learnhub_sales_teamLearnHub’s sales team.

There was another problem: Google’s site search returned its results as a web page. In order to make LearnHub’s site-wide search’s results page have the same look and feel as the rest of the site, they had to stick the Google results in an iframe. “And even then, what was inside the iframe didn’t match the rest of the page,” added John.

They started looking at other options for implementing LearnHub’s site-wide search, including running their own spider. “We really didn’t want to do that,” said programmer Wesley Moxam.

Enter Bing

wes_moxamLearnHub developer Wesley Moxam.

While looking around at search options, Wesley found the Live Search API, which is now known as the Bing API. “It was free, well-designed and spits out JSON,” he said. “Google requires a JavaScript interface or SOAP, and SOAP libraries in Ruby are painful.”

“It took a day to implement and get it up and running,” said Wesley, “The entire switch-over project happened over three days, with us working on it on and off, while we were doing other tasks. Best of all, we get consistent results – the results from the API are the same results you’d get if you just used the Bing site.”

“Bing’s API is simple and straightforward. You call it, you get the results, you take those results and use them how you like,” he continued. “It’s good. It’s hard to explain good software; good software is inherently simple.”

Here’s a screenshot of a LearnHub search results page for the search term “accordion” – and yes, the word appears on a handful of Learnhub pages!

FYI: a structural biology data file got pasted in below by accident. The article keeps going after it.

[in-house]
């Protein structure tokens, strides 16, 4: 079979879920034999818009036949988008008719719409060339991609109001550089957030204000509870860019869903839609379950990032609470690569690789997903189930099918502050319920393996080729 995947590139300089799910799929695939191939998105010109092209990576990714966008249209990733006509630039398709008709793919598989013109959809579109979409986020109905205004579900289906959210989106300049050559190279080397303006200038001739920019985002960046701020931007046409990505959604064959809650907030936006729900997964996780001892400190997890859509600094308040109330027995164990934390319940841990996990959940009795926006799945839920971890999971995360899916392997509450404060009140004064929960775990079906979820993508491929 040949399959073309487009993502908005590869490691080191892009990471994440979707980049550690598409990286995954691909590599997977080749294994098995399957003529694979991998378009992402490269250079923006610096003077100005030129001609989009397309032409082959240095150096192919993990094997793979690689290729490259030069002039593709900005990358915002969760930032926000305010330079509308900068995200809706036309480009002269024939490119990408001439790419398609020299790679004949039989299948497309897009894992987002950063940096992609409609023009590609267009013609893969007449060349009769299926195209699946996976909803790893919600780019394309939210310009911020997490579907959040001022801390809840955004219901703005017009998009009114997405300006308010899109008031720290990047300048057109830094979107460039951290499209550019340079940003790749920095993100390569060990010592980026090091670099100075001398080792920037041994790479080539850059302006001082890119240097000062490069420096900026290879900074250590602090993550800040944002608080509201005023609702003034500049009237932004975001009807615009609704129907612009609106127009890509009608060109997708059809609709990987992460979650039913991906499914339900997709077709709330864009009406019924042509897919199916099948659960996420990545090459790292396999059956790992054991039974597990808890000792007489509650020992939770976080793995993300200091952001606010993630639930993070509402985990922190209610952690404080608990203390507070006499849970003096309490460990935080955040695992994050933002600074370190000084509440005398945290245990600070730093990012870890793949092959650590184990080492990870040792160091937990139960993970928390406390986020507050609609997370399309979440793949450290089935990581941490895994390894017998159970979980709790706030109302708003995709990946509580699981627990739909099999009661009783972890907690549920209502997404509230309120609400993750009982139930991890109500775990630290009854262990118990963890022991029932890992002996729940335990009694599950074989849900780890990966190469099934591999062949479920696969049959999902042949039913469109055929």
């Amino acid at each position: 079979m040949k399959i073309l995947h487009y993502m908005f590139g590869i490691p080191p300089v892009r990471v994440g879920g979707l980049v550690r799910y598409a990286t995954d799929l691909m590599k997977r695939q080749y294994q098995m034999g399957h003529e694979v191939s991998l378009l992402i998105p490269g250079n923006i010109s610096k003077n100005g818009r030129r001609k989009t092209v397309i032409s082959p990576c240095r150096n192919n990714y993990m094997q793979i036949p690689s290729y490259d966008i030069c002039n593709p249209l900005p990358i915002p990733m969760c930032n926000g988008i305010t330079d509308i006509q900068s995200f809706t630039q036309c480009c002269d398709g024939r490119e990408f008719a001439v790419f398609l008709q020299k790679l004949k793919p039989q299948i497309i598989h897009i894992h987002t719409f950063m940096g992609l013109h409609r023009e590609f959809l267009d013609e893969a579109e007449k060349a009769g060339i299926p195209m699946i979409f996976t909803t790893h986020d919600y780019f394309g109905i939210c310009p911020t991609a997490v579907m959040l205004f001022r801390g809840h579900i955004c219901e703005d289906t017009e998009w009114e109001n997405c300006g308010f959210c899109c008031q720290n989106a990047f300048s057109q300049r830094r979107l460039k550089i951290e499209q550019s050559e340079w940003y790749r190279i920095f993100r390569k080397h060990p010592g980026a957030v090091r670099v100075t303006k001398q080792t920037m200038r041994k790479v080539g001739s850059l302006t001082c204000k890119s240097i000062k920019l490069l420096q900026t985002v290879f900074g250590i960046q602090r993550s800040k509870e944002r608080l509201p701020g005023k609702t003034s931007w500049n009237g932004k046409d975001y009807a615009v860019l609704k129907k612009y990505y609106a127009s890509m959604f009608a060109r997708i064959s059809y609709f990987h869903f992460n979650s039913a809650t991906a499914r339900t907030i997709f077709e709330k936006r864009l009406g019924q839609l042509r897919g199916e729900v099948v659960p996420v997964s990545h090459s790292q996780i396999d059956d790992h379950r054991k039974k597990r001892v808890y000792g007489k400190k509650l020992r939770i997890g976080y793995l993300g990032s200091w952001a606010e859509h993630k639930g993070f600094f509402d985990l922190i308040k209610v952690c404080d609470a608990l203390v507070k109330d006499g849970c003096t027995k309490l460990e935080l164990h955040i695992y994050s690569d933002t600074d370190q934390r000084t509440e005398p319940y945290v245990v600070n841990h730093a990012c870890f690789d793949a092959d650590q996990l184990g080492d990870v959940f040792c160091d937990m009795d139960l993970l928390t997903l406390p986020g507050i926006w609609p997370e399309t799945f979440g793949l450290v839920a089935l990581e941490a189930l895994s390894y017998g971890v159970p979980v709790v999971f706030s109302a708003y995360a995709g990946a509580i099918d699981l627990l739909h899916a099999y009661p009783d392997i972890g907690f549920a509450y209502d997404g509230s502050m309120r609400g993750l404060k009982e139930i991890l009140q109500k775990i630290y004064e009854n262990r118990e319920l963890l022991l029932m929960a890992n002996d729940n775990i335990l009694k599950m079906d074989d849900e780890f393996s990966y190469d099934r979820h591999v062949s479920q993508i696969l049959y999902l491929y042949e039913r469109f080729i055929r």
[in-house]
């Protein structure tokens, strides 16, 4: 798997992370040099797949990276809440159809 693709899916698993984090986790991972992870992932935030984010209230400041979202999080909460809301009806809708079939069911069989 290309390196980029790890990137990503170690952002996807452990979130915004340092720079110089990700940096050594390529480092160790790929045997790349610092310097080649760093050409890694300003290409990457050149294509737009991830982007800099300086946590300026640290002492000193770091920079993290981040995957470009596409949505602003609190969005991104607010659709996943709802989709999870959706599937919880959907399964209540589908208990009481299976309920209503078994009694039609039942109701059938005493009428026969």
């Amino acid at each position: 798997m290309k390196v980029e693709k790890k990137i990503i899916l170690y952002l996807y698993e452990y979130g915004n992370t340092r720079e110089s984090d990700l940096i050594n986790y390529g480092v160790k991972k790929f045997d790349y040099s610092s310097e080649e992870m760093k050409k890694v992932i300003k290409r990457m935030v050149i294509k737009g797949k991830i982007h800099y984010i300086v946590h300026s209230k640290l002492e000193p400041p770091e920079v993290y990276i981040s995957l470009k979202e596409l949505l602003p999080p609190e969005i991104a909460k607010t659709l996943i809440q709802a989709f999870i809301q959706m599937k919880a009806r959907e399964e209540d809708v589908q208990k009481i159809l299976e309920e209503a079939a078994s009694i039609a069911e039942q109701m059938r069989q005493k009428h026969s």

LearnHub search results page for the search term "accordion" LearnHub’s search results page for the term “accordion”.

LearnHub have benefited from using Bing to power their site-wide search, and they’ve decided to share the wealth. Wesley’s working on refactoring the Ruby library he wrote to act as a wrapper for the Bing API and open source it for anyone to use. It should be available later this summer. He’ll announce it when it’s released, and I’ll announce it here.

The Bing API

Bing logo

It’s easy to harness the power of Bing in your applications, whether for desktop, web or mobile.

The first step is to get an AppID, which is a string that uniquely identifies you as a registered Bing application developer. Go to the Bing Developer Center, sign in with your Windows Live ID (which you can get for free) and follow the link to created a new AppID. You’ll be asked to supply some very basic information about your application and to review the Bing API’s Terms of Use. If you provide the information and agree to the Terms of Use (which I summarize in plain English below), you’ll get an AppID.

Once you have an AppID, you can start experimenting right away with the Bing API. All you need to do is start typing URLs with the format below into your browser’s address bar:

where:

  • <AppID> is the AppID assigned to you
  • <SearchTerms> are your urlencoded search terms
  • <SourceTypes> specifies the type(s) of search results you want. The different sourcetypes are explained in the table below:
SourceType Description Example Search Terms
Web Searches for web content accordion – returns web pages containing the term “accordion”